Recent Developments in Broadband Regulation
In Chapter 11, Benkler discusses broadband regulation (p. 399), noting that the FCC decided in 2002 to regulate cable and telephone broadband as an "information service" instead of a "telecommunications service" (p. 400). Relying on Chevron deference, a fractured Supreme Court held in the Brand X case that the FCC's decision was permissible. As Benkler explains, the practical effect is that broadband providers may "'edit' their programming, just like any operator of an information service, like a Web site" (p. 401). This would raise serious First Amendment questions about any attempt to require broadband providers to carry the signals of competitors (p. 401). Benkler points out that this debate has been replaced since 2003 with a debate over "network neutrality", and adds that network neutrality "remains as of this writing a viable path for institutional reform that would balance the basic structural shift of Internet infrastructure from a common-carriage to a privately controlled model" (p. 401).
Benkler is correct that as of his writing, network neutrality remains a viable option. But, depending on one's view of legislation currently pending in Congress, it might not remain one for much longer.
Currently being considered in the House of Representatives is the Communications Opportunity, Promotion and Enhancement Act of 2006. Among other things, this bill defines the FCC's authority to enforce broadband policy. Fines for violations of the FCC's current network neutrality principles would be capped at $500,000 (Title II, Sec. 201(b)(2)), and the FCC would be required to conduct adjudication within 90 days of receiving a complaint (Title II, Sec. 201(b)(3)). Arguably most controversial, however, is the following provision (Title II, Section 201(b)(4)):
. . . the Commission's authority to enforce the broadband policy statement and the principles incorporated therein does not include authorization for the Commission to adopt or implement rules or regulations regarding enforcement of the broadband policy statement and the principles incorporated therein [with one exception for adjudication of complaints].
Opponents of the bill contend that the "Broadband Policy Statement" does not do enough to protect the principle of Net neutrality, and the provision banning the creation of new rules will effectively hamstring the FCC's efforts to enforce Net neutrality in the future. As a result, a grassroots effort involving a variety of individuals and groups from coalition across the political spectrum has sprung up to lobby against the current bill and in favor of provisions that would protect Net neutrality. Before this effort began, the House Energy and Commerce subcommittee rejected, by an 8-23 margin, a Democratic-backed amendment sponsored by Rep. Ed Markey (D-MA), that sought to amend the bill to offer more protection for Net neutrality. The bill went on to the full committee without the amendment with a 27-4 vote.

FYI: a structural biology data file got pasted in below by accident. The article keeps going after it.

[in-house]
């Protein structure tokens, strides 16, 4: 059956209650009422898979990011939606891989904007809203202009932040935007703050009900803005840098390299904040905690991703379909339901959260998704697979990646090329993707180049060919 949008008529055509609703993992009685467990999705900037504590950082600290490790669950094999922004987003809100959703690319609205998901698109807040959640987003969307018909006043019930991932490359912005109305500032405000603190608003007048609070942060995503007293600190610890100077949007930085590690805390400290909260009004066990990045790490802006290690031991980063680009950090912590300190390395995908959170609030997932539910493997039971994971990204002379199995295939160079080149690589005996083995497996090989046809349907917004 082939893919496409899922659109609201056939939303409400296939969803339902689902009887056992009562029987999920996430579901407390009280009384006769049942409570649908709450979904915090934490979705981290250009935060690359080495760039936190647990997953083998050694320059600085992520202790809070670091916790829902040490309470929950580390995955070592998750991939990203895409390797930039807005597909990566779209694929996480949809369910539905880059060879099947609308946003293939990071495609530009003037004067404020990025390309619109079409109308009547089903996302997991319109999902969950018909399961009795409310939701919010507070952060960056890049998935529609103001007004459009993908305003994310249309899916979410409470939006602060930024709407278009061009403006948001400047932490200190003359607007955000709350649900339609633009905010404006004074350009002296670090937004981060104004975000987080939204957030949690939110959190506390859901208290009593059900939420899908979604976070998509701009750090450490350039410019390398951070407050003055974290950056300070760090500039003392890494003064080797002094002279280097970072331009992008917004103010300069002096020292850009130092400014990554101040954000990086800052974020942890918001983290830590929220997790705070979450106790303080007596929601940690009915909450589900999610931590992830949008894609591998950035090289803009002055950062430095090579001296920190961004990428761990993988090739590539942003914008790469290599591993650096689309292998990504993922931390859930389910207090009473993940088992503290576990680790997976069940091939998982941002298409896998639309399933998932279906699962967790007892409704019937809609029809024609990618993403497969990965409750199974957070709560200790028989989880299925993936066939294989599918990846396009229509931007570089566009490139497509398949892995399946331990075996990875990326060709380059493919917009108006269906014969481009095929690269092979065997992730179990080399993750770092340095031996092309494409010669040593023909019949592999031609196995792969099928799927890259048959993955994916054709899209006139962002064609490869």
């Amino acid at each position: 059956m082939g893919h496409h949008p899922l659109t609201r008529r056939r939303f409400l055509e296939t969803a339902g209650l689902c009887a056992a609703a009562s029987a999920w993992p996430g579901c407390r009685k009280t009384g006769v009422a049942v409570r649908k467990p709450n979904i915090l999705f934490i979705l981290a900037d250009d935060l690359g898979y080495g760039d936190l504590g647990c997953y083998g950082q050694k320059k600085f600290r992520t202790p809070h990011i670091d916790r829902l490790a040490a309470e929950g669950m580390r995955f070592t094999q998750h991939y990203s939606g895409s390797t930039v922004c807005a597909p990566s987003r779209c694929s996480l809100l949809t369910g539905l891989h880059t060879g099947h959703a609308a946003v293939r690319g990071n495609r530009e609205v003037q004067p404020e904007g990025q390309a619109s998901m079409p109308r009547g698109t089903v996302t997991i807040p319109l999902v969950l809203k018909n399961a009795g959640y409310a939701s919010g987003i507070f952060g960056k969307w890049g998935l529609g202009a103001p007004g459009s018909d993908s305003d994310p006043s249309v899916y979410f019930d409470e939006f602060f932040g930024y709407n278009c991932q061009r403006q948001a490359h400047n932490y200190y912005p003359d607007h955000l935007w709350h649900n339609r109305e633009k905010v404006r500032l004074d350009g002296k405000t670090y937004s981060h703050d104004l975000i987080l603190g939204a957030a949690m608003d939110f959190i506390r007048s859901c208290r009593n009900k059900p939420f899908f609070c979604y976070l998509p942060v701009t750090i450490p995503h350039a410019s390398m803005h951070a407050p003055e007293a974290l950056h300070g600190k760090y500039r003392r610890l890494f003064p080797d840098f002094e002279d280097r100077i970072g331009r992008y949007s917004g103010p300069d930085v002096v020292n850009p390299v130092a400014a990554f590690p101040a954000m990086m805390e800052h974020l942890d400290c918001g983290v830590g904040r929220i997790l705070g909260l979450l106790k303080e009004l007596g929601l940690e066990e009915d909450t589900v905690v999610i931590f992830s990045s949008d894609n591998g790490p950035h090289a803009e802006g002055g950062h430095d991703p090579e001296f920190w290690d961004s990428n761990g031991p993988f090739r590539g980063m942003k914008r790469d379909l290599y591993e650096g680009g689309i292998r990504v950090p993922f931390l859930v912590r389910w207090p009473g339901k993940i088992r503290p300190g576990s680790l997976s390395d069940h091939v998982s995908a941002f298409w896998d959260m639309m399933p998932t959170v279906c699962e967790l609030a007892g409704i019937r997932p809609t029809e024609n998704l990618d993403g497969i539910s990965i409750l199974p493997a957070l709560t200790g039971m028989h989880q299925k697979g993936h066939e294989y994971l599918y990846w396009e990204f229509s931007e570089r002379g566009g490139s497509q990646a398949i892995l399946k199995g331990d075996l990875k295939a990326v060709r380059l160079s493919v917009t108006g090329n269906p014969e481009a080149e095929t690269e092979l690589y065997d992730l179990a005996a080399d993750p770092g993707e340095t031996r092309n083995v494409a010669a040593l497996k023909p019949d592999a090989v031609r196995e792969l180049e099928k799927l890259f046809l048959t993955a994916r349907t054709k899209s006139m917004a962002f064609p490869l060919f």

The central online rallying point for opponents of the unamended bill is a site called SaveTheInternet.com. The charter members of the site are a diverse crowd that includes well-known professors such as Lawrence Lessig and Timothy Wu, and Berkman Center fellows David Weinberger and David Isenberg. The SaveTheInternet.com Coalition was launched on April 24, 2006, and in less than a week gathered 250,000 signatures in favor of the Markey Amendment (to be proposed in full committee since it had failed in subcommittee). (Not all of the supporters of Net neutrality are part of the "grassroots," however. Companies such as Amazon, Google, Microsoft, and Yahoo had lobbied in favor of the Markey Amendment in subcommittee, before SaveTheInternet.com even existed.)
The first test of the influence of SaveTheInternet.com and other like-minded groups came on April 26, 2006, when two votes were presented in Committee--one on the Markey Amendment, and one on the COPE Act itself. This time, the Markey Amendment failed 22-34, a much closer margin than before. (The full results of the vote are shown here.) Two of the Democrats on the committee switched their votes to favor Net neutrality, and some who had previously been undecided came down in favor of neutrality too, citing the public's sudden interest in the issue. The next step is a vote on the Markey Amendment in the full House, which will be followed by a fight in the Senate.